Search Images Maps Play YouTube News Gmail Drive More »
Sign in
Screen reader users: click this link for accessible mode. Accessible mode has the same essential features but works better with your reader.

Patents

  1. Advanced Patent Search
Publication numberUS6025217 A
Publication typeGrant
Application numberUS 08/561,246
Publication dateFeb 15, 2000
Filing dateNov 21, 1995
Priority dateNov 24, 1994
Fee statusPaid
Publication number08561246, 561246, US 6025217 A, US 6025217A, US-A-6025217, US6025217 A, US6025217A
InventorsYasuhiro Kanaya, Masaru Yamazaki, Masahiro Fujino, Nobuaki Suzuki, Midori Kuki
Original AssigneeSony Corporation
Export CitationBiBTeX, EndNote, RefMan
External Links: USPTO, USPTO Assignment, Espacenet
Forming uniform polycrystalline semiconductor thin film by laser annealing amorphous film
US 6025217 A
Abstract
Method of forming a uniform polycrystalline semiconductor thin film by laser annealing. The method is started with preparing a substrate having an insulating layer which has a relatively low thermal conductivity and a thickness of more than 20 nm. Then, an amorphous silicon thin film having a relatively high thermal conductivity is formed to a thickness of less than 35 nm on the insulating layer. Thereafter, the amorphous silicon thin film is irradiated with laser beam to impart thermal energy to the film. In this way, the amorphous film is converted into a polysilicon thin film. Since the thickness of the amorphous silicon film is less than 35 nm, polysilicons having uniform grain diameters can be grown.
Images(8)
Previous page
Next page
Claims(11)
What is claimed is:
1. A method of forming thin-film semiconductor devices, comprising the steps of:
preparing an insulating substrate;
preparing an insulating layer on said substrate having a relatively low thermal conductivity and a thickness of more than 20 nm;
forming an amorphous semiconductor thin film having a high thermal conductivity to a thickness of less than 35 nm on said insulating layer;
patterning the amorphous semiconductor thin film into device regions of the thin-film semiconductor devices;
introducing an impurity into the device regions by ion implantation to form source and drain regions for each device region;
forming an anti-reflective film over the device regions;
performing a laser annealing after the step of forming said anti-reflective film by non-uniformly irradiating said amorphous semiconductor thin film with a laser beam to simultaneously convert said amorphous semiconductor thin film into polycrystalline semiconductor thin film channel regions having uniform crystal grain diameters and activate the impurity introduced into the source and drain regions below a maximum processing temperature of the insulating substrate;
removing the anti-reflective film;
forming a gate-insulating film on each of the channel regions only; and
forming gate electrodes on each of the gate-insulating films.
2. A method of forming thin-film semiconductor devices as set forth in claim 1, wherein said laser annealing is carried out by one-shot of laser beam.
3. A method of forming thin-film semiconductor devices as set forth in claim 1, wherein said laser annealing is carried out by scanning said laser beam.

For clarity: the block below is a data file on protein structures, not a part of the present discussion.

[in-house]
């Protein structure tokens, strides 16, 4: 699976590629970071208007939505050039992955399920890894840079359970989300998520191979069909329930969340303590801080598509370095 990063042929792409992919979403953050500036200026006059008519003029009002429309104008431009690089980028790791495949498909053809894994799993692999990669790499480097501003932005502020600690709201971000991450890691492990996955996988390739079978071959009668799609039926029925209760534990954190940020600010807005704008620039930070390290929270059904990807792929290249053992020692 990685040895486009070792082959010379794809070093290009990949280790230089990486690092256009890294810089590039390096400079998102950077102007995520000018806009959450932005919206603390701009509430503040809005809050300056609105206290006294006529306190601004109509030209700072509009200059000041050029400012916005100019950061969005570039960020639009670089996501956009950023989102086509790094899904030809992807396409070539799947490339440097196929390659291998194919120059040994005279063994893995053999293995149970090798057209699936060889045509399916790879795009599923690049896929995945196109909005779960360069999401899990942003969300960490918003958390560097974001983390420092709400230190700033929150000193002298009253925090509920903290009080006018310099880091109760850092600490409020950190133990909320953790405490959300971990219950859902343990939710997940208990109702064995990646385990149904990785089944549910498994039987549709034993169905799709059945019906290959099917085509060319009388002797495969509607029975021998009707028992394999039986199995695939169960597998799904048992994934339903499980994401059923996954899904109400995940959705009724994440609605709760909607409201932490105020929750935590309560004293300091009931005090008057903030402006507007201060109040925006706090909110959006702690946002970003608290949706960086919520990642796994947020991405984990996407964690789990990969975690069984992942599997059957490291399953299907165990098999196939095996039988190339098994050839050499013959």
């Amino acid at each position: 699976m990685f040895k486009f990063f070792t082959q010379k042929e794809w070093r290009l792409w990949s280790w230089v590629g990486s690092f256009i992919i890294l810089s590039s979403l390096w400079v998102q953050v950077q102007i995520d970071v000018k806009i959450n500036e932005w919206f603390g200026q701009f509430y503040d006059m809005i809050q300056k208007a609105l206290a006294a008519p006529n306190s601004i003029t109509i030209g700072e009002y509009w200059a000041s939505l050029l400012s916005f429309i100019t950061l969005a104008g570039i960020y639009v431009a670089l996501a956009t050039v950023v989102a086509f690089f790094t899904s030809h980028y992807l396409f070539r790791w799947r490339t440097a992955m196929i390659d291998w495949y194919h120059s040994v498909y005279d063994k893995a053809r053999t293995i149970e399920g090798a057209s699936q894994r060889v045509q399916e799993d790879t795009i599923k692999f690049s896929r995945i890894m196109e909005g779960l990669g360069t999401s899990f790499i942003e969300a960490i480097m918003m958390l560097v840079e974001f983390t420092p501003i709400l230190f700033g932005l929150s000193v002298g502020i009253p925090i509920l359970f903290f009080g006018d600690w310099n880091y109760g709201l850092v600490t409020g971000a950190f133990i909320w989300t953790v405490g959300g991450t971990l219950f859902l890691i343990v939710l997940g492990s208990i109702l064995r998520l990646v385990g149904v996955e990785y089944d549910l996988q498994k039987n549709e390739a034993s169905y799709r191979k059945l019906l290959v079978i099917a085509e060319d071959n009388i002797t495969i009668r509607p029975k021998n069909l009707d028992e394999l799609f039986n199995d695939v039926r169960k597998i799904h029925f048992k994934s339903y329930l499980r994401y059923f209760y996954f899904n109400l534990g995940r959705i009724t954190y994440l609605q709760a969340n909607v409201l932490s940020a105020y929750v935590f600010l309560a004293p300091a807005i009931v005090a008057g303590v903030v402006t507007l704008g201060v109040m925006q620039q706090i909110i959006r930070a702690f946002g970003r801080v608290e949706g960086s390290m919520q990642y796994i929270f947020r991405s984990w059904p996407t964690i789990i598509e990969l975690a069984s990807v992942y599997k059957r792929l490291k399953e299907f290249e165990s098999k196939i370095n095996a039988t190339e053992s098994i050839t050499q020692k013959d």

4. A method of forming thin-film semiconductor devices as set forth in claim 1, wherein said amorphous semiconductor thin film comprised of amorphous silicon.
5. A method of forming thin-film semiconductor devices as set forth in claim 1, wherein said non-uniform irradiation is a result of a non-uniform cross-sectional energy distribution of the laser beam.
6. A method of forming thin-film semiconductor devices as set forth in claim 1, wherein said non-uniform irradiation is a result of portions of said amorphous semiconductor thin film being overlappingly irradiated.
7. A method of fabricating a liquid crystal display, comprising the steps of:
preparing a first insulating substrate having an insulating layer which has a low thermal conductivity and a thickness of more than 20 nm;
forming an amorphous semiconductor thin film having a high thermal conductivity to a thickness of less than 35 nm on said first substrate;
patterning the amorphous semiconductor thin film into device regions of the thin-film semiconductor devices;
introducing an impurity into the device regions by ion implantation to form source and drain regions for each device region;
forming an anti-reflective film over the device regions;
irradiating said amorphous semiconductor thin film with a laser beam in a non-uniform manner after the step of forming said anti-reflective film to simultaneously convert said amorphous semiconductor thin film into polycrystalline semiconductor thin film channel regions having uniform crystal grain diameters and activate the impurity introduced into the source and drain regions below a maximum processing temperature of the insulating substrate;
removing the anti-reflective film;
forming a gate-insulating film on each of the channel regions only;
forming gate electrodes on each of the gate-insulating films;
forming pixel electrodes in communication with said drain regions;
preparing a second insulating substrate having a counter electrode thereon;
bonding said second substrate to said first substrate via a given space; and
injecting a liquid crystal material into said space.
8. A method of forming a liquid crystal display as set forth in claim 7, wherein said amorphous semiconductor thin film comprised of amorphous silicon.
9. A method of forming a liquid crystal display as set forth in claim 7, wherein said step of irradiating said amorphous semiconductor thin film with the laser beam is carried out by one-shot of laser beam.
10. A method of forming a liquid crystal display as set forth in claim 7, wherein said non-uniform irradiation is a result of a non-uniform cross-sectional energy distribution of the laser beam.
11. A method of forming a liquid crystal display as set forth in claim 7, wherein said non-uniform irradiation is a result of portions of said amorphous semiconductor thin film being overlappingly irradiated.
Description
FIELD OF THE INVENTION